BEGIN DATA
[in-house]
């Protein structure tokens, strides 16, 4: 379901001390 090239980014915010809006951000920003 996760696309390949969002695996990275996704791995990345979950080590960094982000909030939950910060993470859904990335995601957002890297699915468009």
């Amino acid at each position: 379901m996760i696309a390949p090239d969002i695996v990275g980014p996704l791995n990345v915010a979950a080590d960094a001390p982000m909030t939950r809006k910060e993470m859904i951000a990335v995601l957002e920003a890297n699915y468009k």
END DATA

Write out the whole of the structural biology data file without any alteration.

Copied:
[in-house]
């Protein structure tokens, strides 16, 4: 379901001390 090239980014915010809006951000920003 996760696309390949969002695996990275996704791995990345979950080590960094982000909030939950910060993470859904990335995601957002890297699915468009």
């Amino acid at each position: 379901m996760i696309a390949p090239d969002i695996v990275g980014p996704l791995n990345v915010a979950a080590d960094a001390p982000m909030t939950r809006k910060e993470m859904i951000a990335v995601l957002e920003a890297n699915y468009k």